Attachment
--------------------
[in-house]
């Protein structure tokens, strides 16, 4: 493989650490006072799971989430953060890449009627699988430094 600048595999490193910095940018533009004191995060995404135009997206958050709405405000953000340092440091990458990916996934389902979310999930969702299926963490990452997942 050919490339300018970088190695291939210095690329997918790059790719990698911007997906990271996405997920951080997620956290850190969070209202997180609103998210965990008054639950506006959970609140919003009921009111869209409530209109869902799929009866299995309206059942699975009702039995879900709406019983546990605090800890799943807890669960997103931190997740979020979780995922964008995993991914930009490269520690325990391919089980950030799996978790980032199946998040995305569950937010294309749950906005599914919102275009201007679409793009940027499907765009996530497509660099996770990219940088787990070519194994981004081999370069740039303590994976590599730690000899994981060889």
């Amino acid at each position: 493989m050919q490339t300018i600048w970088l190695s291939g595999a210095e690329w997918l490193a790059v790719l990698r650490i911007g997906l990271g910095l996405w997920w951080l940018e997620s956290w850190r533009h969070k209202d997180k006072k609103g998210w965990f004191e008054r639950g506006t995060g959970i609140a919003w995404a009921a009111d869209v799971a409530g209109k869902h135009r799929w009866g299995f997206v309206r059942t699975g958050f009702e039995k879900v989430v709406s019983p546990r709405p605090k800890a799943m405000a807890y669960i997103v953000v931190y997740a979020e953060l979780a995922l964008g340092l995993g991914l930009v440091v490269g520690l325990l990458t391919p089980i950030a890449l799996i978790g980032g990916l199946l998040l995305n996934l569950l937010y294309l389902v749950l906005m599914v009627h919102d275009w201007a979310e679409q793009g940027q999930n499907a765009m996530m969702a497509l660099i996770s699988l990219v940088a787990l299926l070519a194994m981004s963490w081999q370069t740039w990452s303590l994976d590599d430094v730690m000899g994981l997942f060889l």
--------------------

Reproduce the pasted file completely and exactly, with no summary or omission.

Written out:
[in-house]
């Protein structure tokens, strides 16, 4: 493989650490006072799971989430953060890449009627699988430094 600048595999490193910095940018533009004191995060995404135009997206958050709405405000953000340092440091990458990916996934389902979310999930969702299926963490990452997942 050919490339300018970088190695291939210095690329997918790059790719990698911007997906990271996405997920951080997620956290850190969070209202997180609103998210965990008054639950506006959970609140919003009921009111869209409530209109869902799929009866299995309206059942699975009702039995879900709406019983546990605090800890799943807890669960997103931190997740979020979780995922964008995993991914930009490269520690325990391919089980950030799996978790980032199946998040995305569950937010294309749950906005599914919102275009201007679409793009940027499907765009996530497509660099996770990219940088787990070519194994981004081999370069740039303590994976590599730690000899994981060889």
């Amino acid at each position: 493989m050919q490339t300018i600048w970088l190695s291939g595999a210095e690329w997918l490193a790059v790719l990698r650490i911007g997906l990271g910095l996405w997920w951080l940018e997620s956290w850190r533009h969070k209202d997180k006072k609103g998210w965990f004191e008054r639950g506006t995060g959970i609140a919003w995404a009921a009111d869209v799971a409530g209109k869902h135009r799929w009866g299995f997206v309206r059942t699975g958050f009702e039995k879900v989430v709406s019983p546990r709405p605090k800890a799943m405000a807890y669960i997103v953000v931190y997740a979020e953060l979780a995922l964008g340092l995993g991914l930009v440091v490269g520690l325990l990458t391919p089980i950030a890449l799996i978790g980032g990916l199946l998040l995305n996934l569950l937010y294309l389902v749950l906005m599914v009627h919102d275009w201007a979310e679409q793009g940027q999930n499907a765009m996530m969702a497509l660099i996770s699988l990219v940088a787990l299926l070519a194994m981004s963490w081999q370069t740039w990452s303590l994976d590599d430094v730690m000899g994981l997942f060889l």